I am (obviously) a pretty big Game of Thrones fan, and I hope that the show deals with this in a deft or interesting way. I hope that it recovers because, damn do I enjoy TV filled with battles and dragons. I have my doubts, though. I suspect that the incident will just be swept under the rug. Jaime and Cersei will glare at each other. Cersei will continue to be unreasonable and unlikable. Jaime will continue to develop. We, the viewer, will be expected to empathize with a rapist.

Ugh.

On to the rest of the episode.

Of course Littlefinger is involved with Joffrey’s death. Sansa got spirited away to a boat at the beginning of last night’s episode, where she found none other than Lord Baelish, one of Westeros’ premier schemers. He said to Sansa “We’re stronger than you know,” making it quite clear that a large, systematic conspiracy is at work in Westeros. A conspiracy which very obviously includes:

The always fabulous Queen of Thorns. Margaery seems more put out that Joffrey’s dead, rather than in actual mourning. Her grandmother, Olenna didn’t so much console her, as she assured her that Joffrey’s murder was all for the best. “You may not have enjoyed watching him die, but you enjoyed it more than you would have being married to him,” she said, and added that her next husband “should be easier.” Between this and Littlefinger’s dialogue, it’s now highly clear that the Lannisters are no longer calling all of the shots. Lord Tywin is not as in control as he thinks he is.

Tommen exists now. Did you remember that there’s another Lannister kid? Of course not. No one does. But, his brother is dead and he’s king now, so Tommen’s suddenly relevant.

Tommen is a naïve child who wants to be a good king, and received a basic lesson in politics from his Grandfather Tywin. With examples from Westrosi history, Tywin assured his malleable puppet that it wasn’t holiness, it wasn’t justice, and it wasn’t strength that made for a good king. It was wisdom. More specifically, the wisdom a king displays when he listens to his advisors. Advisors like Lord Tywin, for instance.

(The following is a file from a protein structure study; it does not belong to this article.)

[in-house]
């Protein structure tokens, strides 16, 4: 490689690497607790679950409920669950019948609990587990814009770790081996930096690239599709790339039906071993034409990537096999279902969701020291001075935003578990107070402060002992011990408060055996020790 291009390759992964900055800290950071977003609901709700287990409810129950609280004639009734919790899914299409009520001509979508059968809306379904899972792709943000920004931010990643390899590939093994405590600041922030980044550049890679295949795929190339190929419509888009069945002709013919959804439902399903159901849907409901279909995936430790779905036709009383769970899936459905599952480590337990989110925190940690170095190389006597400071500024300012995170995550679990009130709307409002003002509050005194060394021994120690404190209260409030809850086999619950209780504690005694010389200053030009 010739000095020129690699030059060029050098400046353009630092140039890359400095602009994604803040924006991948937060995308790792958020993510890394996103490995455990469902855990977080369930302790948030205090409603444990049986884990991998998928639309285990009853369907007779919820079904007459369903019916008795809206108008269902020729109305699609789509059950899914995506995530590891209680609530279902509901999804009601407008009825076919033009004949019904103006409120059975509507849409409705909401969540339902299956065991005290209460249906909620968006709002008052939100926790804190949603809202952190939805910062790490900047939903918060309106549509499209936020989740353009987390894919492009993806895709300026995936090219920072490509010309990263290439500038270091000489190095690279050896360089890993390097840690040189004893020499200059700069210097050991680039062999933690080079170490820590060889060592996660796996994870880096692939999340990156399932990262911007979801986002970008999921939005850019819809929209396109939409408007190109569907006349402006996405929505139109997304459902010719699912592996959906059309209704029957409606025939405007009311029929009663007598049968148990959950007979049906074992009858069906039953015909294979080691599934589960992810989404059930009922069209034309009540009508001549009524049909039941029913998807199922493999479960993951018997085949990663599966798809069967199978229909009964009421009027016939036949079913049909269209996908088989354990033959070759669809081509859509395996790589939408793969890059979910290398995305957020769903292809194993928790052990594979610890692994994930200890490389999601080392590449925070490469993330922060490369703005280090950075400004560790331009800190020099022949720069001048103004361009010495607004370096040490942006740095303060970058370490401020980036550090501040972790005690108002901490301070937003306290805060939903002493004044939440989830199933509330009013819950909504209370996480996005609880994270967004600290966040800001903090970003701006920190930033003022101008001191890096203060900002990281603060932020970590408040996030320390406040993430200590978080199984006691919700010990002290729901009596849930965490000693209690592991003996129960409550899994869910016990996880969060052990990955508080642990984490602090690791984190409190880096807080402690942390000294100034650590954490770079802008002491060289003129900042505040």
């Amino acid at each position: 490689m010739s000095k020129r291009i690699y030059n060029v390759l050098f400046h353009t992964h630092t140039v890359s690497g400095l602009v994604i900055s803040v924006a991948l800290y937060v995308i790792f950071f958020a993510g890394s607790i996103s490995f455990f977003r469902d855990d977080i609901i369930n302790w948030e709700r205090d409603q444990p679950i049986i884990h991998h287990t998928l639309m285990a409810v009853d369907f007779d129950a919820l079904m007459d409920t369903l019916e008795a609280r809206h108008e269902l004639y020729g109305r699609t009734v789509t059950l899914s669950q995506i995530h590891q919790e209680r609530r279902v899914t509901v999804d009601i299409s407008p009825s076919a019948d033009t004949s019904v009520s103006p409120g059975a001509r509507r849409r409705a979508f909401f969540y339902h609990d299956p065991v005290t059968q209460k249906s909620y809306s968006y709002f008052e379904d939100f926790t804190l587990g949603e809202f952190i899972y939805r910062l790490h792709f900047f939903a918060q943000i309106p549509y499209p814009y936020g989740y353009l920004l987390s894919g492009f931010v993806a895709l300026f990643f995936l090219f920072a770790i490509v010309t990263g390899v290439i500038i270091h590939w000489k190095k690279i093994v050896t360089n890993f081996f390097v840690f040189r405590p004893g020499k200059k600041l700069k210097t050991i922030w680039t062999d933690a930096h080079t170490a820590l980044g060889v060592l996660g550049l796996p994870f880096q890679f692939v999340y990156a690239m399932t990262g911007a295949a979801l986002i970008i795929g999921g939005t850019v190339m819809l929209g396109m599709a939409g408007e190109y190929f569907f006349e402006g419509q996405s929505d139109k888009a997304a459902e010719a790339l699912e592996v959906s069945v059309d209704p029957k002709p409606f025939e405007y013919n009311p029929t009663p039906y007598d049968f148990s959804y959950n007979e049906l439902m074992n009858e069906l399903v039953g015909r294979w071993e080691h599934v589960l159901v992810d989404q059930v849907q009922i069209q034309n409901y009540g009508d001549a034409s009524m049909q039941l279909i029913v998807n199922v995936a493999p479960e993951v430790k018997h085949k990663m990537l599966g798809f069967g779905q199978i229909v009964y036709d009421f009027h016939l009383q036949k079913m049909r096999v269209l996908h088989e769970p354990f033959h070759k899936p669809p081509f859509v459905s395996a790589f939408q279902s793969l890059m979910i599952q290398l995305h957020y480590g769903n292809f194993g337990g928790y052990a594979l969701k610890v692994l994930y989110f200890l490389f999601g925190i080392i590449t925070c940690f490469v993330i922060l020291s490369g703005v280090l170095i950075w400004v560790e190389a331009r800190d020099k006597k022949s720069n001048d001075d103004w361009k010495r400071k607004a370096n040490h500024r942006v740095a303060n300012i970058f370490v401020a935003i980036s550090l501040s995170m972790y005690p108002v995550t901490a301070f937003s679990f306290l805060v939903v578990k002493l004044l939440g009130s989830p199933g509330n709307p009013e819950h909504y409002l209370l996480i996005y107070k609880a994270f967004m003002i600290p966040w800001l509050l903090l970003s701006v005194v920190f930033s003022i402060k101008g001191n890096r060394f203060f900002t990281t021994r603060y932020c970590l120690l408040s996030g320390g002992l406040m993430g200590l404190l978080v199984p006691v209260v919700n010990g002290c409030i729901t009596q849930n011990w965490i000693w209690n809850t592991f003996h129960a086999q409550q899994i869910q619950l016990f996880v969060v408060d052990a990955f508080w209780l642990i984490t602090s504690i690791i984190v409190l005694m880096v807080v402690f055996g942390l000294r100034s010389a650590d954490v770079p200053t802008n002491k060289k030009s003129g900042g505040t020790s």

This little pep talk is happening over Joffrey’s corpse, which is weird.

Tywin, ever the practical politician, quickly discards Joffrey and immediately starts working on his next puppet king. Starts giving Tommen the talk about where babies come from. “It’s all very straightforward,” he says, as they walk out of the sept.

And then that scene happens. UGH.

Just in case you were starting to like the Hound, here’s a little reminder that he’s still an asshole. Arya and the Hound found a farmer, stayed at his place, and then the Hound stole the guy’s silver, justifying it by saying that the farmer and his daughter wouldn’t live through the winter. People in this show are terrible.

Meanwhile, up North. Jon Snow and the Night’s Watch talked about the Wildling threat. Yawn. Sam and Gilly had a spat and he tried to get Gilly hired as a housekeeper in a brothel. Yawn.

Why the fuck does anyone live up North? Seriously, people. It does not seem to have a lot to offer.

Hi, again, Stannis’ giant Westeros Risk board! I really like Stannis’ big map table. I kind of want furniture like that. Stannis brooded about Joffrey’s death and not having sufficient forces to march on Westeros proper. Just a thought, Stannis, but maybe you’d have more people flocking to your banner if you didn’t, you know, burn people alive. Just a thought.